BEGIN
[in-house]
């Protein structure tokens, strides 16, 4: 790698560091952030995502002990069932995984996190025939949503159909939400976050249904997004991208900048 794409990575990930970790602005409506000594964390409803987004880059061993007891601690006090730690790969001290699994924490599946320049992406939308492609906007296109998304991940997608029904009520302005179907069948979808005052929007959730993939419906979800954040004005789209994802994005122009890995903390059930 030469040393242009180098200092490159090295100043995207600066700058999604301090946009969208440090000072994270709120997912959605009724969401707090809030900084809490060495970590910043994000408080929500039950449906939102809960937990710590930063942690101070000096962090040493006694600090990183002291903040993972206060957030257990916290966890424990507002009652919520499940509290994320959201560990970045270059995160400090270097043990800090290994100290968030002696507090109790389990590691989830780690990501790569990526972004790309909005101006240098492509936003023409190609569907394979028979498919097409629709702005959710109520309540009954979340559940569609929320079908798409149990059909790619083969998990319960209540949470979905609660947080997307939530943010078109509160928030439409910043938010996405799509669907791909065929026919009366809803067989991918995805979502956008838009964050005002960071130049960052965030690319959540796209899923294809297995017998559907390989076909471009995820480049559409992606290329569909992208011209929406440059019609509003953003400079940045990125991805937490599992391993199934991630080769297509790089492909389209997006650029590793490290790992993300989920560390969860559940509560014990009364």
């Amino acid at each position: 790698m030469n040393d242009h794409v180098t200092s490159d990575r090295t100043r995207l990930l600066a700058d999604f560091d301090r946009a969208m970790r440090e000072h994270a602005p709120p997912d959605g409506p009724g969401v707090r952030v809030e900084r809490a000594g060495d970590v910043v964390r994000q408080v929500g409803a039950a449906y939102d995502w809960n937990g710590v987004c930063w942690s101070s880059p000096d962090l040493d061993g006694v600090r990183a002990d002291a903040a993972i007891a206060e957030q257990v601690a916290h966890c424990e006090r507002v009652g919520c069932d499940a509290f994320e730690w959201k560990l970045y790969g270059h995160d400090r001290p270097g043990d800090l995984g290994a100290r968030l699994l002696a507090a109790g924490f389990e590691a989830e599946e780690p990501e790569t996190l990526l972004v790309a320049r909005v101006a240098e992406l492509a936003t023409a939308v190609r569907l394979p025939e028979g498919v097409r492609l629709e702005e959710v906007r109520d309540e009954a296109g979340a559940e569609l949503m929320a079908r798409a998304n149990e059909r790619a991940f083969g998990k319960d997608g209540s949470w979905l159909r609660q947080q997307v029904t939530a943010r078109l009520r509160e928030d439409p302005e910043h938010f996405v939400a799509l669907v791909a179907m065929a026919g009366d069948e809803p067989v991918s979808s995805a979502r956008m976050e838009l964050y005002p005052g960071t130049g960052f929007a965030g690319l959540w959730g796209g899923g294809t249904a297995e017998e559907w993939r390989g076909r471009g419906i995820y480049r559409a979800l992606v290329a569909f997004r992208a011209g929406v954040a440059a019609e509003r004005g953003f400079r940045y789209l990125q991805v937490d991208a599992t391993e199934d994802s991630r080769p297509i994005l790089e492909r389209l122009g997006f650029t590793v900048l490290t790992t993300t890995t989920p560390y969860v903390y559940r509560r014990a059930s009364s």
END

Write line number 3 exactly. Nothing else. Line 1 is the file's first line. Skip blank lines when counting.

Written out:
């Amino acid at each position: 790698m030469n040393d242009h794409v180098t200092s490159d990575r090295t100043r995207l990930l600066a700058d999604f560091d301090r946009a969208m970790r440090e000072h994270a602005p709120p997912d959605g409506p009724g969401v707090r952030v809030e900084r809490a000594g060495d970590v910043v964390r994000q408080v929500g409803a039950a449906y939102d995502w809960n937990g710590v987004c930063w942690s101070s880059p000096d962090l040493d061993g006694v600090r990183a002990d002291a903040a993972i007891a206060e957030q257990v601690a916290h966890c424990e006090r507002v009652g919520c069932d499940a509290f994320e730690w959201k560990l970045y790969g270059h995160d400090r001290p270097g043990d800090l995984g290994a100290r968030l699994l002696a507090a109790g924490f389990e590691a989830e599946e780690p990501e790569t996190l990526l972004v790309a320049r909005v101006a240098e992406l492509a936003t023409a939308v190609r569907l394979p025939e028979g498919v097409r492609l629709e702005e959710v906007r109520d309540e009954a296109g979340a559940e569609l949503m929320a079908r798409a998304n149990e059909r790619a991940f083969g998990k319960d997608g209540s949470w979905l159909r609660q947080q997307v029904t939530a943010r078109l009520r509160e928030d439409p302005e910043h938010f996405v939400a799509l669907v791909a179907m065929a026919g009366d069948e809803p067989v991918s979808s995805a979502r956008m976050e838009l964050y005002p005052g960071t130049g960052f929007a965030g690319l959540w959730g796209g899923g294809t249904a297995e017998e559907w993939r390989g076909r471009g419906i995820y480049r559409a979800l992606v290329a569909f997004r992208a011209g929406v954040a440059a019609e509003r004005g953003f400079r940045y789209l990125q991805v937490d991208a599992t391993e199934d994802s991630r080769p297509i994005l790089e492909r389209l122009g997006f650029t590793v900048l490290t790992t993300t890995t989920p560390y969860v903390y559940r509560r014990a059930s009364s």